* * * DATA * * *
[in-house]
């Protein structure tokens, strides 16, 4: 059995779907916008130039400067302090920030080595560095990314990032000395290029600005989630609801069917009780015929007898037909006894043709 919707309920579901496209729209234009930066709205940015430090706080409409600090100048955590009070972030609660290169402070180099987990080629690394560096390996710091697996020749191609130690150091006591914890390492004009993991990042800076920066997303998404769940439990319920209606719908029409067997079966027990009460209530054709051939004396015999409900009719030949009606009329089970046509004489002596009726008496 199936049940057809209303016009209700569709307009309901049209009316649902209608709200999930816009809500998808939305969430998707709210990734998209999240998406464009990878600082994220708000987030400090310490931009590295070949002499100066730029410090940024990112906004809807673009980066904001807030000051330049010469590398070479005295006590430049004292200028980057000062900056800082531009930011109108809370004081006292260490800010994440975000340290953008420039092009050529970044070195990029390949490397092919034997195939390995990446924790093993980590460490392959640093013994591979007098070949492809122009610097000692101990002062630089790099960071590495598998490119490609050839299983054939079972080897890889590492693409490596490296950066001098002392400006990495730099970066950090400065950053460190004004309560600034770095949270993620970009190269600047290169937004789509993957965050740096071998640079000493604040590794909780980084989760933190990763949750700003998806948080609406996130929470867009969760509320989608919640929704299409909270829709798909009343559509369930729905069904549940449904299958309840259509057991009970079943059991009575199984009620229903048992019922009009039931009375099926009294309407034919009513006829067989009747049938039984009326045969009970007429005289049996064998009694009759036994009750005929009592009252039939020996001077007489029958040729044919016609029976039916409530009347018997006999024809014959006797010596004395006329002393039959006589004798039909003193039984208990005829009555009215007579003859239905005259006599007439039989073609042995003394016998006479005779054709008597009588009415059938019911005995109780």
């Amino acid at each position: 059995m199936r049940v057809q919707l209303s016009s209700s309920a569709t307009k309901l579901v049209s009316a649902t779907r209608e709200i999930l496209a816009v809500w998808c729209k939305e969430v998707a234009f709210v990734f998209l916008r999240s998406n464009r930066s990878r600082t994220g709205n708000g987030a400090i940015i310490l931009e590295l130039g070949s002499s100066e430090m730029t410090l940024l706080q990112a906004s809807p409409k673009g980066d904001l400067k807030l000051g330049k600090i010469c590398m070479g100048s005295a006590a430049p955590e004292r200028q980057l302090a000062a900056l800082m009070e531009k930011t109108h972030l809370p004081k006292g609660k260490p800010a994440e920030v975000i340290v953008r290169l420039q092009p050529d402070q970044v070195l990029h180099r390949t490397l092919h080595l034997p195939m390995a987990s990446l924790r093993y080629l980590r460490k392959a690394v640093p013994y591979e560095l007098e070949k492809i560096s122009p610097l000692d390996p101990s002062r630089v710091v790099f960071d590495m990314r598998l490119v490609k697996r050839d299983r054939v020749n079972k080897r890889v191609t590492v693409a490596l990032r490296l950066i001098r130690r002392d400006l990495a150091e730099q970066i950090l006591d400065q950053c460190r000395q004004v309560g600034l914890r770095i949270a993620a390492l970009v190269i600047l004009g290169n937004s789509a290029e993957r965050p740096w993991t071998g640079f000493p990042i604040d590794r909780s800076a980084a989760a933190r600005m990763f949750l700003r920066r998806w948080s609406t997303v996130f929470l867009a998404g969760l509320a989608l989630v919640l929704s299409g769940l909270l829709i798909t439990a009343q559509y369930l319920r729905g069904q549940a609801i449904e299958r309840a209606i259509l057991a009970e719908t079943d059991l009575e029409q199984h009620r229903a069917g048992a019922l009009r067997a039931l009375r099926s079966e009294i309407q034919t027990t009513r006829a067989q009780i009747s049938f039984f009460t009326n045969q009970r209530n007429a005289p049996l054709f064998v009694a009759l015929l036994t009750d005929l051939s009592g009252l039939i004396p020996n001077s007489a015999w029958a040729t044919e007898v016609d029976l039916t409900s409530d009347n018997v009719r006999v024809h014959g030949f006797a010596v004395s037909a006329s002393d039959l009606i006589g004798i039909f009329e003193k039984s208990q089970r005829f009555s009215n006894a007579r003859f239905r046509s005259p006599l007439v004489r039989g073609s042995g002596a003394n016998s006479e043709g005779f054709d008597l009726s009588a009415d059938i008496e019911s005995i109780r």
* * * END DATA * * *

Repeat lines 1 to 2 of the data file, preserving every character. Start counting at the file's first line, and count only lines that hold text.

[in-house]
């Protein structure tokens, strides 16, 4: 059995779907916008130039400067302090920030080595560095990314990032000395290029600005989630609801069917009780015929007898037909006894043709 919707309920579901496209729209234009930066709205940015430090706080409409600090100048955590009070972030609660290169402070180099987990080629690394560096390996710091697996020749191609130690150091006591914890390492004009993991990042800076920066997303998404769940439990319920209606719908029409067997079966027990009460209530054709051939004396015999409900009719030949009606009329089970046509004489002596009726008496 199936049940057809209303016009209700569709307009309901049209009316649902209608709200999930816009809500998808939305969430998707709210990734998209999240998406464009990878600082994220708000987030400090310490931009590295070949002499100066730029410090940024990112906004809807673009980066904001807030000051330049010469590398070479005295006590430049004292200028980057000062900056800082531009930011109108809370004081006292260490800010994440975000340290953008420039092009050529970044070195990029390949490397092919034997195939390995990446924790093993980590460490392959640093013994591979007098070949492809122009610097000692101990002062630089790099960071590495598998490119490609050839299983054939079972080897890889590492693409490596490296950066001098002392400006990495730099970066950090400065950053460190004004309560600034770095949270993620970009190269600047290169937004789509993957965050740096071998640079000493604040590794909780980084989760933190990763949750700003998806948080609406996130929470867009969760509320989608919640929704299409909270829709798909009343559509369930729905069904549940449904299958309840259509057991009970079943059991009575199984009620229903048992019922009009039931009375099926009294309407034919009513006829067989009747049938039984009326045969009970007429005289049996064998009694009759036994009750005929009592009252039939020996001077007489029958040729044919016609029976039916409530009347018997006999024809014959006797010596004395006329002393039959006589004798039909003193039984208990005829009555009215007579003859239905005259006599007439039989073609042995003394016998006479005779054709008597009588009415059938019911005995109780």